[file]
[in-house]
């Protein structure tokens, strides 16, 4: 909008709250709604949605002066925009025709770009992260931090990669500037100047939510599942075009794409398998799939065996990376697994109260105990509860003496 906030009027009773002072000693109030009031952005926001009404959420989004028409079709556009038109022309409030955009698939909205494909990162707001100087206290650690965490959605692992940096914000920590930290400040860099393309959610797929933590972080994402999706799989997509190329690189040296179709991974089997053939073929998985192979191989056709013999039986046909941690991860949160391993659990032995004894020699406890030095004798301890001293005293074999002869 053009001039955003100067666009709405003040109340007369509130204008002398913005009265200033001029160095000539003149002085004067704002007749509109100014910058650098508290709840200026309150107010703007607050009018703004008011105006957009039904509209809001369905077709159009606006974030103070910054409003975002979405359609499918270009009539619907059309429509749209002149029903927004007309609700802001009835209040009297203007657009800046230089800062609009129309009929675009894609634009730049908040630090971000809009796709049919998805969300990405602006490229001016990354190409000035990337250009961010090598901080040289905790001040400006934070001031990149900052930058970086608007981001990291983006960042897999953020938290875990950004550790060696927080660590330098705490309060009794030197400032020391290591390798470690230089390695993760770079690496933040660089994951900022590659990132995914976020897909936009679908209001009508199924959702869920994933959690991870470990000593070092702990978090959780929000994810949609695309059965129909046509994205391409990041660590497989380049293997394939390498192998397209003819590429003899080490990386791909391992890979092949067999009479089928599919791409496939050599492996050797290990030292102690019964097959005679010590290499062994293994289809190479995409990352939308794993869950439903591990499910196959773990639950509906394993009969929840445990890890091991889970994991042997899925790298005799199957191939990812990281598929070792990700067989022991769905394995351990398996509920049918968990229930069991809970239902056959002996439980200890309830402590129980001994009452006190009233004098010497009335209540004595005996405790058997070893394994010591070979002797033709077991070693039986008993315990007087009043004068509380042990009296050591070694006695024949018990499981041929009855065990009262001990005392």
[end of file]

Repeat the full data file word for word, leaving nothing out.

[in-house]
């Protein structure tokens, strides 16, 4: 909008709250709604949605002066925009025709770009992260931090990669500037100047939510599942075009794409398998799939065996990376697994109260105990509860003496 906030009027009773002072000693109030009031952005926001009404959420989004028409079709556009038109022309409030955009698939909205494909990162707001100087206290650690965490959605692992940096914000920590930290400040860099393309959610797929933590972080994402999706799989997509190329690189040296179709991974089997053939073929998985192979191989056709013999039986046909941690991860949160391993659990032995004894020699406890030095004798301890001293005293074999002869 053009001039955003100067666009709405003040109340007369509130204008002398913005009265200033001029160095000539003149002085004067704002007749509109100014910058650098508290709840200026309150107010703007607050009018703004008011105006957009039904509209809001369905077709159009606006974030103070910054409003975002979405359609499918270009009539619907059309429509749209002149029903927004007309609700802001009835209040009297203007657009800046230089800062609009129309009929675009894609634009730049908040630090971000809009796709049919998805969300990405602006490229001016990354190409000035990337250009961010090598901080040289905790001040400006934070001031990149900052930058970086608007981001990291983006960042897999953020938290875990950004550790060696927080660590330098705490309060009794030197400032020391290591390798470690230089390695993760770079690496933040660089994951900022590659990132995914976020897909936009679908209001009508199924959702869920994933959690991870470990000593070092702990978090959780929000994810949609695309059965129909046509994205391409990041660590497989380049293997394939390498192998397209003819590429003899080490990386791909391992890979092949067999009479089928599919791409496939050599492996050797290990030292102690019964097959005679010590290499062994293994289809190479995409990352939308794993869950439903591990499910196959773990639950509906394993009969929840445990890890091991889970994991042997899925790298005799199957191939990812990281598929070792990700067989022991769905394995351990398996509920049918968990229930069991809970239902056959002996439980200890309830402590129980001994009452006190009233004098010497009335209540004595005996405790058997070893394994010591070979002797033709077991070693039986008993315990007087009043004068509380042990009296050591070694006695024949018990499981041929009855065990009262001990005392």